How about Stacy Lattisaw, whom you worked with on "Jump into My Life"?

It was important for me that the sessions be a good memory for her. Her parents were around and she was so young. I wanted the experience to push her a little bit more. I'm known as "You hate him when you're in the studio with him, but you love him when the record comes out!" I push my artists beyond their current limitations. Her voice is like a bell. She reminds me of Roberta Flack, as far as the purity of her tune.

When you look back at your own albums for Arista, are there any moments of which you're especially proud?

The first album was a delight. I got to open up and do everything I wanted, unencumbered. The second album had "Edgartown Groove" with Al Jarreau. We were nominated for a Grammy. The third album is when I started to feel a bit of pressure. I was doing so many things at one time. I had just bought a new home and was building a mega recording studio there. I was recording Whitney, Dionne, and Kenny G at the same time.

Of course, working with Dionne Warwick! We had started working in Connecticut at my home studio on "Reservations for Two," then she had to go to California. We flew there, and the next night went into Ocean Way Studios. I had the flu. Dionne was very encouraging. She was sitting in the studio in one isolation booth on a stool—just smoking! The microphone was four to five feet away from her. This was during our performances. I was standing in front of a microphone that was right on my face and singing as hard as I could! Dionne was just sitting with her legs crossed, just singing! That's like Mike Tyson fighting a toddler. [laughs]

On the Love Changes album, you had a large number of guest artists. Were you encouraged to take that route, or was it your own idea?

The interesting thing is, as time went on, Clive got more meddlesome. That has been his personality over the course of his career—he's very passionate about music; he's a song-man. But sometimes, he doesn't understand [certain aspects of] black music. Sometimes, I felt disrespected in terms of knowing my own core audience. "Love Changes" was intended for Whitney Houston. He felt it wasn't good for her second album. I think that was a critical error. That was the album where she had issues with black radio, because there were no songs on there for her core audience. In retrospect, you think of "Love Changes," as big of a song as it was, how big it could have been for Whitney.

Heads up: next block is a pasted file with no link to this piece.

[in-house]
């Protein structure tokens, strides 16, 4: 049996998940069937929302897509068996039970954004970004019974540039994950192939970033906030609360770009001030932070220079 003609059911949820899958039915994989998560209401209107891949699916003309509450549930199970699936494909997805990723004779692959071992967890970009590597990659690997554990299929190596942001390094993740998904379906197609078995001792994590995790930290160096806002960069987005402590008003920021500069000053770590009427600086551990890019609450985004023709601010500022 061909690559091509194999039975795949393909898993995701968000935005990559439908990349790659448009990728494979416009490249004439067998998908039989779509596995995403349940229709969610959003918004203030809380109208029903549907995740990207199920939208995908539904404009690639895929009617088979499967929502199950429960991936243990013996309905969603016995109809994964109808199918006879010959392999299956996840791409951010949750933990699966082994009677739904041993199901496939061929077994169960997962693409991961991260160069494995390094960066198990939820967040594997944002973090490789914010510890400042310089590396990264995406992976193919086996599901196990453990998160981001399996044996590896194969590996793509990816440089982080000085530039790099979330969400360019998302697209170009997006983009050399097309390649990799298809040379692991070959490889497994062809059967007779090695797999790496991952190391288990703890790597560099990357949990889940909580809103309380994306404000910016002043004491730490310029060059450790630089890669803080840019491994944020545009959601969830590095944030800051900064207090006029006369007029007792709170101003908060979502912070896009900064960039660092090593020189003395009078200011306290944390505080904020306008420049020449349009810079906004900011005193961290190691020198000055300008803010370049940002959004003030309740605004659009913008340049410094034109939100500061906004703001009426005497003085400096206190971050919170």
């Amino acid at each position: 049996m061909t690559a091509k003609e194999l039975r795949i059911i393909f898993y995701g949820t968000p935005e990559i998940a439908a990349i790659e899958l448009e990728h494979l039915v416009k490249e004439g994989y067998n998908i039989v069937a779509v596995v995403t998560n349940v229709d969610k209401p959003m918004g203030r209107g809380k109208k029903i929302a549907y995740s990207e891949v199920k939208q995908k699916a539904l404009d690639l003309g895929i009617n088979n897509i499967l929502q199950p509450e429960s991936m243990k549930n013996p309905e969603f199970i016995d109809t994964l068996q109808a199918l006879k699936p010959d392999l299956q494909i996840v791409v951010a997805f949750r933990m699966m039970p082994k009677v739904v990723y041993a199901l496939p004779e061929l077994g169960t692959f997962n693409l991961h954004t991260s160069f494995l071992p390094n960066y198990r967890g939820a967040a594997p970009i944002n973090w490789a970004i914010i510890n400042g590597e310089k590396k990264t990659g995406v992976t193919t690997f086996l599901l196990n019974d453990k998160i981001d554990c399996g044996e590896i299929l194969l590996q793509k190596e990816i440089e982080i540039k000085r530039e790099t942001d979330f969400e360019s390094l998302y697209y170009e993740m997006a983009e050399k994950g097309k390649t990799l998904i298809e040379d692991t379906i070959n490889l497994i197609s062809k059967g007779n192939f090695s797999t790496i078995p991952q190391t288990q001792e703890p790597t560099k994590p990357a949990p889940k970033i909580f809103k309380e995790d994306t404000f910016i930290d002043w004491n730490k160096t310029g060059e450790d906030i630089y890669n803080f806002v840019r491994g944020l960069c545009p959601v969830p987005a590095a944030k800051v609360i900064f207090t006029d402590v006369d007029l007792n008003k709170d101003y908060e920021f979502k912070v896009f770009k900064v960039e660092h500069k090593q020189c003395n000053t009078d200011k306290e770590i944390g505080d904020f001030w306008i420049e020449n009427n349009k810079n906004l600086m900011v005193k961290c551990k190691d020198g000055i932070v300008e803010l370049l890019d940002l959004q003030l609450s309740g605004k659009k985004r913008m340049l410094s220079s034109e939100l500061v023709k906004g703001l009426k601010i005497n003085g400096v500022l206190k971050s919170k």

But I was into collaborating. It kept life interesting. It's tough to sit in the studio everyday, when you're playing most of the instruments and doing most of the arrangements. It makes for a lonely existence sometimes. So, the collaborations were one of my ways of having a more social life.

Were the different sounds you experimented with on your 1989 Arista album—like new jack swing—something you had a desire to go into?

That was more of a request from A&R and Clive that I adjust my style. I resented it heavily. I didn't care for it. I wanted to just do what I do. My fans didn't want to hear me do new jack swing. They wanted me to just be Kashif. Just like with Luther Vandross. I remember Clive telling me, "You can't have a platinum record just doing R&B. You have to cross over." I thought, "That's crazy. Have you ever heard of Luther?" I think it's important when you have [artists who are]  real music people, to let them do what they do. You can expose them to different things; but you shouldn't try to take them away from their core audience.

So, you definitely were more focused on catering to your core audience than crossing over?

Absolutely. With that being said, however, I'm the one who picked "Reservations for Two" for me and Dionne to record. I played it for Clive, and he loved it. Clive, meanwhile, is the one who picked "It All Begins Again." That was a good choice. One that I wrote and on which I thought the performance was really good was "Dancing in the Dark." I thought they really should have gone after that record. They really jacked that one up by just totally ignoring it. Not every song that I write or produce is a hit. But the ones that are, I know because I get that gut feeling. "Dancing in the Dark" was one such song.

Were those types of experiences what caused you to move away from recording for awhile?